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Agents of Fortune

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Editors’ Notes

With their fourth studio album Blue Oyster Cult updated and retooled their sound to better their chances at mainstream rock radio in the mid-70s. It worked, since the swirling mysteries (and cowbell) of “(Don’t Fear) The Reaper” became an FM radio classic rock standard and tunes such as “This Ain’t the Summer of Love” and “E.T.I.  (Extra-Terrestrial Intelligence)” became fan favorite live staples for decades to come. Allen Lanier’s keyboards that took on added presence on their previous album, the hardcore fan favorite Secret Treaties, are given even wider expansion here, often challenging the twin-guitar attack of Buck Dharma and Eric Bloom. However, Blue Oyster Cult were always a suspect hard rock group, less interested in bludgeoning their audience than seducing it with unusual wit, obscure concepts and mysterious symbolism. The band’s earlier boogie exercises have mostly dissipated. “Debbie Denise” is practically a lite-FM ballad about a rocker on the road and his discontented lady waiting at home.  Emerging punk poetess Patti Smith (and Lanier’s girlfriend for a time) contributes lyrics and vocals to “The Revenge of Vera Gemini.” Demos (including one for “Reaper”) and an early version of “Fire of Unknown Origin” are added to the expanded edition.

Customer Reviews

More Cowbell!!!

I got a fever, and the prescription is more cowbell!

More than just the Cowbell

This is one of Blue Oyster Cult’s most famous albums most famous for the single, “(Don’t Fear) the Reaper,” #12 on the pop charts in 1976. 30 years later, the song’s popularity has grown out of Christopher Walken’s SNL Cowbell sketch: “I’ve got a fever, and the only prescription is more cowbell!” While a much fainter cowbell makes this song a unique piece of music, there is more to it that than: the powerhouse rhythm section of the Bouchard brothers, Allen Lanier’s swirling keyboard work, the call and answer vocal between Buck Dharma and Eric Bloom, and of course Buck Dharma’s timeless guitar playing all make this track a classic. Buck Dharma is really the band’s key player here. He wrote “Reaper” but also penned “E.T.I.” another classic from the band, where BOC combines hard rock and fusion to create a very unique sound. Albert Bouchard, aside from his tight drumming, is another driving force having co-written many of the songs on the album, like “This Ain’t the Summer of Love” which starts the album off in head-banging style with Eric Bloom providing the lead vocal. “Sinful Love” is another wonderful hard rock fusion number concocted by Bouchard, featuring more incendiary guitar work from Dharma. He also shines on bassist Joe Bouchard’s “Morning Final.” Allen Lanier also wrote “True Confessions” featuring the Becker Brothers’ horns, and the easy synthesizer-driven “Tenderloin.” The low point of the album of the song co-written, and co-sang with Patti Smith. But her other composition with Bouchard, “Debbie Denise” is a better effort, and a good way to end this album. Above all, a very diverse and eloquent album, but to be honest… it could’ve used a little more cowbell!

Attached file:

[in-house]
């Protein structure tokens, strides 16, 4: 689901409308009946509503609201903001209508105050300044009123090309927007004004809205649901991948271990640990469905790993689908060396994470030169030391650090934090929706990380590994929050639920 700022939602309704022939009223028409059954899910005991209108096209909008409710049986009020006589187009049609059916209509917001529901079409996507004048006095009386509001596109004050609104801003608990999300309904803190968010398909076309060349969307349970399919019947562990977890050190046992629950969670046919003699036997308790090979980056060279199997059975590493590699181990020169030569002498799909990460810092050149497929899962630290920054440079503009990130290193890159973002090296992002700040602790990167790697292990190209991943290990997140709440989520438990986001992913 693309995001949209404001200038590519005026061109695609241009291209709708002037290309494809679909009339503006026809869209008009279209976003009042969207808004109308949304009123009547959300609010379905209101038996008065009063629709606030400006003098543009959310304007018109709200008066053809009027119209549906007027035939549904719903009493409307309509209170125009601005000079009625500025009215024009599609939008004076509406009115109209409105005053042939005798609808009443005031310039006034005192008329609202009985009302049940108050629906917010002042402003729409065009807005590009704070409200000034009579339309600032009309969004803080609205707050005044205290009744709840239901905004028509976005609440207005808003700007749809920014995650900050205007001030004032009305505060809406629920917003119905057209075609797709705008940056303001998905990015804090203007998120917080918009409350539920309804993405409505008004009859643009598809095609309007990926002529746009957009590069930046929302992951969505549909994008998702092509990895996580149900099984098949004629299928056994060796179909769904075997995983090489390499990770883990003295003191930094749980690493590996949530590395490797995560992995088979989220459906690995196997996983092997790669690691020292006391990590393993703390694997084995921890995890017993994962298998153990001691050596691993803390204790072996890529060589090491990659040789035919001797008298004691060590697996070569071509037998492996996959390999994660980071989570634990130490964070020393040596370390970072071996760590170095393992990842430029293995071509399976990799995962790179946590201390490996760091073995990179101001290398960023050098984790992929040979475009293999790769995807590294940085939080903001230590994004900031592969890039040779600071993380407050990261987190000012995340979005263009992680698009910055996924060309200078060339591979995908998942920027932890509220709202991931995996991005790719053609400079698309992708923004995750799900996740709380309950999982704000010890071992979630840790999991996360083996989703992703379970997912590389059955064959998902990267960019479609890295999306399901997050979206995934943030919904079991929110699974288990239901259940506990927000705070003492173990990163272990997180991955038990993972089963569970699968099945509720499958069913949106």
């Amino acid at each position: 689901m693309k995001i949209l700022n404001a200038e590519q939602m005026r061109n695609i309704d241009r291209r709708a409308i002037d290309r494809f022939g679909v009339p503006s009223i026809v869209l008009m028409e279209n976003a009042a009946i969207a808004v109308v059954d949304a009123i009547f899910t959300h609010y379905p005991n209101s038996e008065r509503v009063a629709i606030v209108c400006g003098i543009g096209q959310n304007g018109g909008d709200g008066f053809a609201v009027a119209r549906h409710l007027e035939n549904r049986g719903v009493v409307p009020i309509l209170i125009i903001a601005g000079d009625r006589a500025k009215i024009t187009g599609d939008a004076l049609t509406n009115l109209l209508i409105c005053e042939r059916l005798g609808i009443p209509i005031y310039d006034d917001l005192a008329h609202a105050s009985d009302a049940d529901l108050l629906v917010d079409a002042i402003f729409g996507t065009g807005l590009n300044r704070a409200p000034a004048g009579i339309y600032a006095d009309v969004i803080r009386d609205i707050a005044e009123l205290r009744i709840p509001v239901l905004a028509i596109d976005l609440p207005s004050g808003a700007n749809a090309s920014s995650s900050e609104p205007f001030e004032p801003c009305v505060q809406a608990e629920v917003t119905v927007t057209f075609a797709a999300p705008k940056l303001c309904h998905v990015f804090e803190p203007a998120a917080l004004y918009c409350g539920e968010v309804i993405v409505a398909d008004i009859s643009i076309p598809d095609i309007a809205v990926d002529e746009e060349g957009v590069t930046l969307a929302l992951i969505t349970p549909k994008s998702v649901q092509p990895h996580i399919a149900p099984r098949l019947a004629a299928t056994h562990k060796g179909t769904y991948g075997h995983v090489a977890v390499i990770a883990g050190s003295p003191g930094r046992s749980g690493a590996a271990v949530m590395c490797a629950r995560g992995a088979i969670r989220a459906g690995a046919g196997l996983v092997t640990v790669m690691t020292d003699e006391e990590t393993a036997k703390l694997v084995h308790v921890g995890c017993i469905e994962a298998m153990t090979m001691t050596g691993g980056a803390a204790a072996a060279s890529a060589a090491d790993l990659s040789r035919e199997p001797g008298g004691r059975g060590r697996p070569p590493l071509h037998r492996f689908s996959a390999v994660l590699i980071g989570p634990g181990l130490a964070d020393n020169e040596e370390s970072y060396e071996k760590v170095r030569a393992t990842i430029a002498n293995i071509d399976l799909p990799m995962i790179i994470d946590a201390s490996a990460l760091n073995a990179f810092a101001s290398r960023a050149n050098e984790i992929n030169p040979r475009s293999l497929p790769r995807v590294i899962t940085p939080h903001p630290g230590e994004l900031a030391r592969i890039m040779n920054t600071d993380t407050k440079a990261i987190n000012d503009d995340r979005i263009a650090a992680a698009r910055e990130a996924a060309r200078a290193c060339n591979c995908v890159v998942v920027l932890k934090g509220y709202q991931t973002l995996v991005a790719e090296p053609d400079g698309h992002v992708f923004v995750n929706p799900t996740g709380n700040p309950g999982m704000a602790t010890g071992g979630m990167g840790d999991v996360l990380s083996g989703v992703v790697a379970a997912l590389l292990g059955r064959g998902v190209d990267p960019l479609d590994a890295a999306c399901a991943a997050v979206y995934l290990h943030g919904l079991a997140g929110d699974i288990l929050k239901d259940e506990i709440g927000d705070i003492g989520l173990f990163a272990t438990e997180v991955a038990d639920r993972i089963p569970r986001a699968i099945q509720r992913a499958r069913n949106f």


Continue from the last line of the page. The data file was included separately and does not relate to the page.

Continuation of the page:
This album needed another review...

Okay, so pretty much Blue Öyster Cult kicks a*s. They are such a good band that no matter which collection of theirs it is, its going to be amazing. Agents of Fortune isn’t a real lengthy album, but it’s great none the less. There’s not a bad song on this album, so go on, if you don’t already own it, than buy it.


Formed: 1967 in Long Island, NY

Genre: Rock

Years Active: '60s, '70s, '80s, '90s, '00s, '10s

Blue Öyster Cult was the thinking man's heavy metal group. Put together on a college campus by a couple of rock critics, it maintained a close relationship with a series of literary figures (often in the fields of science fiction and horror), including Eric Von Lustbader, Patti Smith, Michael Moorcock, and Stephen King, while turning out some of the more listenable metal music of the early and mid-'70s. The band that became Blue Öyster Cult was organized in 1967 at Stony Brook College on Long Island...
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